Plextor has launched a new family of tiny external hard drives, one of the smallest designs available in a conventional capacity.
The attractively-styled USB 2.0 drives will be available from next month in one of two sizes , the 60GB PX-PPH60U and the 120GB PX-PPH120U, both of which based around a 1.8 inch hard drive, probably spinning at 4,200rpm.
Drives of this size are fairly well established on the market - the company's claim to have created the first "truly pocket-sized external hard disk" is a bit exaggerated - but the new drives do appear to have cut the external casing down to as small a size as is possible with the 1.8 inch drive form.
The exact dimensions are 12mm thick, 90mm long and 62mm wide, with a laptop bag-pleasing weight of just 90g.
Could such drives become the standard for external storage instead of mere curiosities? Given that they are roughly half the size of current external drives based on the 2.5 inch laptop drives, possibly. Capacities for 1.8 inch drives have been increasing recently. Plextor has yet to announce a price for all this shrinking, however, and cost is probably as big a consideration as size for most users.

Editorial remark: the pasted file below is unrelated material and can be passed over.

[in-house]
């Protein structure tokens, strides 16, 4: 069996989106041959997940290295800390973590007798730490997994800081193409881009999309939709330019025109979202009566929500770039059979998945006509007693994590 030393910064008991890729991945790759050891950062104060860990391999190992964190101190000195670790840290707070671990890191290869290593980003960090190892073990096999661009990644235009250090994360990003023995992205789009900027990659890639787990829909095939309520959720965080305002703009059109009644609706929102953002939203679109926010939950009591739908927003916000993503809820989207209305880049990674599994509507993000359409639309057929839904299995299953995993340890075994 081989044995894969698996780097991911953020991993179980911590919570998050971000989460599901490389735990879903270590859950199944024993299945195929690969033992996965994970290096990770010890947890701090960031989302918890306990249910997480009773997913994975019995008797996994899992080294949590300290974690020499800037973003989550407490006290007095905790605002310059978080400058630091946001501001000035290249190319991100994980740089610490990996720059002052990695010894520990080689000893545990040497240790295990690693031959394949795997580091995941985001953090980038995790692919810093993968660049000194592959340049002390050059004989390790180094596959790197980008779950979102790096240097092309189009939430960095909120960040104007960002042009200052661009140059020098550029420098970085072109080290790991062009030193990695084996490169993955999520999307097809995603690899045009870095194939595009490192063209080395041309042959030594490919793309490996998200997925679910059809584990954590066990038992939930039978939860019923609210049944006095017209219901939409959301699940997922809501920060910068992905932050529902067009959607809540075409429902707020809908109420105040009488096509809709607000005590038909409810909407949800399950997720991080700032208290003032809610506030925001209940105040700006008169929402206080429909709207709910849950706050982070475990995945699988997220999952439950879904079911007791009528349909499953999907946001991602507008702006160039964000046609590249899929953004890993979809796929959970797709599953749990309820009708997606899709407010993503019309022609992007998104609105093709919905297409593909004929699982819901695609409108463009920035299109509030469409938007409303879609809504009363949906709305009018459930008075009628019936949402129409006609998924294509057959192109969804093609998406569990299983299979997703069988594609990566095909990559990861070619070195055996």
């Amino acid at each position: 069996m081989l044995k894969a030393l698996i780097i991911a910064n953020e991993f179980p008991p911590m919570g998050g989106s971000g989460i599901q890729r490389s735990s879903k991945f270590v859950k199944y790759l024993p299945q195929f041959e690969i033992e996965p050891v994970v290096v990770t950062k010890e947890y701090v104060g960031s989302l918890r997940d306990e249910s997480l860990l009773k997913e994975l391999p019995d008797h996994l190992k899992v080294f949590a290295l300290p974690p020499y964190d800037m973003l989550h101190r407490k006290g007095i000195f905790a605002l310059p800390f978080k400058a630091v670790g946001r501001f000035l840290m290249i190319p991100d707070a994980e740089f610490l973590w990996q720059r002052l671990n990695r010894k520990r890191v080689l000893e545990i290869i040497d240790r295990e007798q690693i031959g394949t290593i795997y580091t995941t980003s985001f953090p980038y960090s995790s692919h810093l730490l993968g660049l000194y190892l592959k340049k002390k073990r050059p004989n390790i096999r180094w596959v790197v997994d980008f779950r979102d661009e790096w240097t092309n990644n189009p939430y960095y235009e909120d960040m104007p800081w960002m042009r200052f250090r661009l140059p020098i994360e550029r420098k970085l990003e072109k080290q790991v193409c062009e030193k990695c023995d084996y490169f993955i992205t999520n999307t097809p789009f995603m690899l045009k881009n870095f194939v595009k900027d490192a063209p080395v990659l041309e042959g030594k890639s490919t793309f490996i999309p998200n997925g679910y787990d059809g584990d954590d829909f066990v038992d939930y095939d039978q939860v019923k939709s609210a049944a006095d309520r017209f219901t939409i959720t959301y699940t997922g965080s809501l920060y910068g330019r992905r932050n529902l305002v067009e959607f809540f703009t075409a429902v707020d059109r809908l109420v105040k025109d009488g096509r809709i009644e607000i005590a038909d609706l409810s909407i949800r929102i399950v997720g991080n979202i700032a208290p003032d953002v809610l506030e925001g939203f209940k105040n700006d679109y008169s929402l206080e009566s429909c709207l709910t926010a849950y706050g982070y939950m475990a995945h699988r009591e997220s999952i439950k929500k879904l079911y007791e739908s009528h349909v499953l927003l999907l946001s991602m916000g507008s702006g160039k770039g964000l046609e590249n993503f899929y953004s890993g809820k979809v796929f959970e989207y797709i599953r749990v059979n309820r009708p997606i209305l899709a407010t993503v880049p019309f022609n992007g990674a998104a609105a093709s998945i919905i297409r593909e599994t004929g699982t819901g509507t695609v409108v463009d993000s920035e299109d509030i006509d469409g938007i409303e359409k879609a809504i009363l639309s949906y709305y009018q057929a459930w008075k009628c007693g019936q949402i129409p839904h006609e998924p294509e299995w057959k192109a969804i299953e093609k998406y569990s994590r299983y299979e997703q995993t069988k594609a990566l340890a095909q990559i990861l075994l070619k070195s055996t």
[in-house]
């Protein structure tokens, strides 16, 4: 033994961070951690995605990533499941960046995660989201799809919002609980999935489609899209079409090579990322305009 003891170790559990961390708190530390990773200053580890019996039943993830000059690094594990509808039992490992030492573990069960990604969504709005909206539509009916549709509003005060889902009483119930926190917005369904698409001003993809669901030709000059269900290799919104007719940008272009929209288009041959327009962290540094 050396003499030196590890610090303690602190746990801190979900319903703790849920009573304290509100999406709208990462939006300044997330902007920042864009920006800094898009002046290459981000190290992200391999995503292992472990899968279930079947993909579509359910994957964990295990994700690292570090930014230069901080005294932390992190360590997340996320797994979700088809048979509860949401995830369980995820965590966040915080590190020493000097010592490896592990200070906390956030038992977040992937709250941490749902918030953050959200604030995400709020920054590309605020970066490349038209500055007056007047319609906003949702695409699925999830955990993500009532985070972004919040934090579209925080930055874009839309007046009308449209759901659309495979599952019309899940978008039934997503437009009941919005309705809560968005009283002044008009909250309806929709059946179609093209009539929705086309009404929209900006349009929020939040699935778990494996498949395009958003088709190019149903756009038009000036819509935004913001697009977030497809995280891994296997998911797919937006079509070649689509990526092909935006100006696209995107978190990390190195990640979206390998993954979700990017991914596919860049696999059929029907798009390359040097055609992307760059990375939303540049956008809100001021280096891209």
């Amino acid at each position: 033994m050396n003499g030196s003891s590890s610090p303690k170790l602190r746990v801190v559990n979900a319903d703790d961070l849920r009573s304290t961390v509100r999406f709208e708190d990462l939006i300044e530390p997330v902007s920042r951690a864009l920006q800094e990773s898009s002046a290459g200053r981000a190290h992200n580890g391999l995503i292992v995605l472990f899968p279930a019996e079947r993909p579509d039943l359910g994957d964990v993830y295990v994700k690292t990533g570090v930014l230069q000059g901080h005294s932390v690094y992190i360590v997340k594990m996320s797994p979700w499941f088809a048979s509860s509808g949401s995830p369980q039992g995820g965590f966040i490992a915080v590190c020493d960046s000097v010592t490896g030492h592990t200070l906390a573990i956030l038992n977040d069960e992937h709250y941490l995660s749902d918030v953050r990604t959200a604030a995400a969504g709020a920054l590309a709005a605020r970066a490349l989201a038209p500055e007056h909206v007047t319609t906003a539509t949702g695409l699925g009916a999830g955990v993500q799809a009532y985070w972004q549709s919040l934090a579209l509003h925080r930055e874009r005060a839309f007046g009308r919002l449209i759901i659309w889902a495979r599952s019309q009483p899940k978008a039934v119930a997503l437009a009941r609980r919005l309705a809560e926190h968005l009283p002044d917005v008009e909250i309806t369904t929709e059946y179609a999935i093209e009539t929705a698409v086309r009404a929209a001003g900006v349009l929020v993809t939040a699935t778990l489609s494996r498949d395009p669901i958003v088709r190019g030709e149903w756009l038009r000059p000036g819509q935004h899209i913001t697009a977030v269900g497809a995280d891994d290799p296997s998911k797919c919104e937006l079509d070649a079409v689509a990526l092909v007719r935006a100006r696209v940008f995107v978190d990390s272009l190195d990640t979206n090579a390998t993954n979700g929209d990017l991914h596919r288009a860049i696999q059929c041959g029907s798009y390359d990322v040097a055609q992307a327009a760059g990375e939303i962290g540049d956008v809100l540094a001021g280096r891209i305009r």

"The Plextor Pocket HDDs are incredibly useful, offering much more scope than memory sticks with the footprint of a credit card. The fast USB transfer is ideal for transporting multimedia and data files," said Plextor's Rudy De Meirsman.
Interestingly, De Meirsman's point about memory sticks inadvertently draws attention to one of the drawbacks of Plextor's drive in its current form - the lack of any bundled software security.
External drives are still sold on the basis of capacity, case size, and speed of interface, in that order. If the Plextor drive's real rivals are not larger external drives but smaller USB sticks - which are now a perfectly usable 32GB and 64GB in capacity while consuming less power - then perhaps its size is irrelevant.
An increasing number of larger businesses now mandate encryption for all external storage media, something that could only be applied as an extra to the Plextor. SanDisk, by contrast, now builds encryption into its enterprise Cruzer USB stick drives as standard, and has more recently added anti-virus as well.